Boucher’s most original contribution to Rococo painting was his reinvention of the pastoral genre. He depicted rural scenes with figures, such as shepherds and shepherdesses, as sentimental lovers but introduced an elegant eroticism into traditional ideas of rural innocence, producing intimately amorous scenes within idealised landscapes.
This re-imagining of the pastoral became one of the hallmarks of the Rococo movement, with Boucher’s attractive subjects coming to epitomise the fashionable French Rococo style. His approach to decorative art subject matter dominated French painting until the emergence of neoclassical style towards the end of the century. The 19th-century naturalist writers Edmond and Jules de Goncourt nicely summarised Boucher’s prominence and influence on the decorative arts in the 18th century: “Boucher is one of those men who represent the taste of a century, who express, personify and embody it.”
Boucher was an astonishingly prolific painter and draughtsman – he once claimed to have produced around 10,000 drawings. At a time when most of Europe sought to follow the fashions of the French court, Boucher’s numerous drawings, paintings and designs helped to satisfy public demand for fashionable imitable imagery.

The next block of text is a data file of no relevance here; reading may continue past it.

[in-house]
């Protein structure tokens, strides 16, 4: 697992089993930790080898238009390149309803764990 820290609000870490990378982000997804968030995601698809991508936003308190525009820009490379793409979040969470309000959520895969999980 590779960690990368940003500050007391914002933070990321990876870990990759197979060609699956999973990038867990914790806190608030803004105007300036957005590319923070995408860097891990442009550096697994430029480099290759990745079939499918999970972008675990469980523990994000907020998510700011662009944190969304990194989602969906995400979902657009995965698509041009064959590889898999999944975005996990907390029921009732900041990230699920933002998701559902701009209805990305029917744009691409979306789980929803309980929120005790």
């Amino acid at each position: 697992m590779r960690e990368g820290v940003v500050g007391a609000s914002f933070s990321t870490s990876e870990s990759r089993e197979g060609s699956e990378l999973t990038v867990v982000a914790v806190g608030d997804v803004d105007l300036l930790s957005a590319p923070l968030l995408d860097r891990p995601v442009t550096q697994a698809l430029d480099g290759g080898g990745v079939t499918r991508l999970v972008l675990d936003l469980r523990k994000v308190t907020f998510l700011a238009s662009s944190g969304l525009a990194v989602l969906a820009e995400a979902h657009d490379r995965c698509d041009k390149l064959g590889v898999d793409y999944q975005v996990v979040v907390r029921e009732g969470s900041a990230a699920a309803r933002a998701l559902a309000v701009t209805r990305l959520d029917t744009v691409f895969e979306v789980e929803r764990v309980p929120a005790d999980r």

Boucher was both proficient and canny at marketing his work. He created designs for all manner of decorative arts, including porcelain and textiles and also designed theatre costumes and sets.
He spent around twenty years involved with the Beauvais tapestry workshops, for whom he produced a number of tapestry designs. However, his appointment as head of the rival Gobelins Manufactory in 1755 meant that he had to rather abruptly end this association.
Boucher’s designs were extensively copied and reproduced by decorative artists and printmakers, for whom it could prove to be a rather lucrative business, helping his designs to be disseminated throughout Europe.
Porcelain manufactures (including Vincennes, Sévres and Meissen) were kept busy with the replication of figures and scenes from his work as porcelain figurines and painted decoration on tableware and other pieces.
Boucher’s pastoral scenes were particularly popular in the form of furnishing fabrics.